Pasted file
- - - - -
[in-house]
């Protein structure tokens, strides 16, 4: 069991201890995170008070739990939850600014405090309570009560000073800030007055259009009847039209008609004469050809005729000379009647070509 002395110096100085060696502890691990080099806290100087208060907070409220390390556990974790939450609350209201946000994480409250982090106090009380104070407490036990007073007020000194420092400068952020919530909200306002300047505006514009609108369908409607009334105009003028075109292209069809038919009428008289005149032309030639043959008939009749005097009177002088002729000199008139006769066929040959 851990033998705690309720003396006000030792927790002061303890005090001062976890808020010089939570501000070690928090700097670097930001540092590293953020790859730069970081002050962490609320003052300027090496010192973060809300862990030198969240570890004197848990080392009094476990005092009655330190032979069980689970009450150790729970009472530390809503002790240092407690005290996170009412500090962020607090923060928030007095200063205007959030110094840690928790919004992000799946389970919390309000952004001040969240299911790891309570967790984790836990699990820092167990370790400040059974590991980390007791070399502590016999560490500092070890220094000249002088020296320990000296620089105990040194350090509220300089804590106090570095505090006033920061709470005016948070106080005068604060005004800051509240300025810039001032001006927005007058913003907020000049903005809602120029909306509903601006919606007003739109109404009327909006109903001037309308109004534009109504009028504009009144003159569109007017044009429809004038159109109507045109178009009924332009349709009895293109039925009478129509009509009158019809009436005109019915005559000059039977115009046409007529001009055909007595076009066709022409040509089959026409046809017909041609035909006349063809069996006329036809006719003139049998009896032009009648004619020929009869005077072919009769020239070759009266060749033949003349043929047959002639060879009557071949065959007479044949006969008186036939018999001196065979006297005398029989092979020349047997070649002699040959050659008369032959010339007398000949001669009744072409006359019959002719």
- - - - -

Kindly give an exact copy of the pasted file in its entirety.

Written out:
[in-house]
């Protein structure tokens, strides 16, 4: 069991201890995170008070739990939850600014405090309570009560000073800030007055259009009847039209008609004469050809005729000379009647070509 002395110096100085060696502890691990080099806290100087208060907070409220390390556990974790939450609350209201946000994480409250982090106090009380104070407490036990007073007020000194420092400068952020919530909200306002300047505006514009609108369908409607009334105009003028075109292209069809038919009428008289005149032309030639043959008939009749005097009177002088002729000199008139006769066929040959 851990033998705690309720003396006000030792927790002061303890005090001062976890808020010089939570501000070690928090700097670097930001540092590293953020790859730069970081002050962490609320003052300027090496010192973060809300862990030198969240570890004197848990080392009094476990005092009655330190032979069980689970009450150790729970009472530390809503002790240092407690005290996170009412500090962020607090923060928030007095200063205007959030110094840690928790919004992000799946389970919390309000952004001040969240299911790891309570967790984790836990699990820092167990370790400040059974590991980390007791070399502590016999560490500092070890220094000249002088020296320990000296620089105990040194350090509220300089804590106090570095505090006033920061709470005016948070106080005068604060005004800051509240300025810039001032001006927005007058913003907020000049903005809602120029909306509903601006919606007003739109109404009327909006109903001037309308109004534009109504009028504009009144003159569109007017044009429809004038159109109507045109178009009924332009349709009895293109039925009478129509009509009158019809009436005109019915005559000059039977115009046409007529001009055909007595076009066709022409040509089959026409046809017909041609035909006349063809069996006329036809006719003139049998009896032009009648004619020929009869005077072919009769020239070759009266060749033949003349043929047959002639060879009557071949065959007479044949006969008186036939018999001196065979006297005398029989092979020349047997070649002699040959050659008369032959010339007398000949001669009744072409006359019959002719």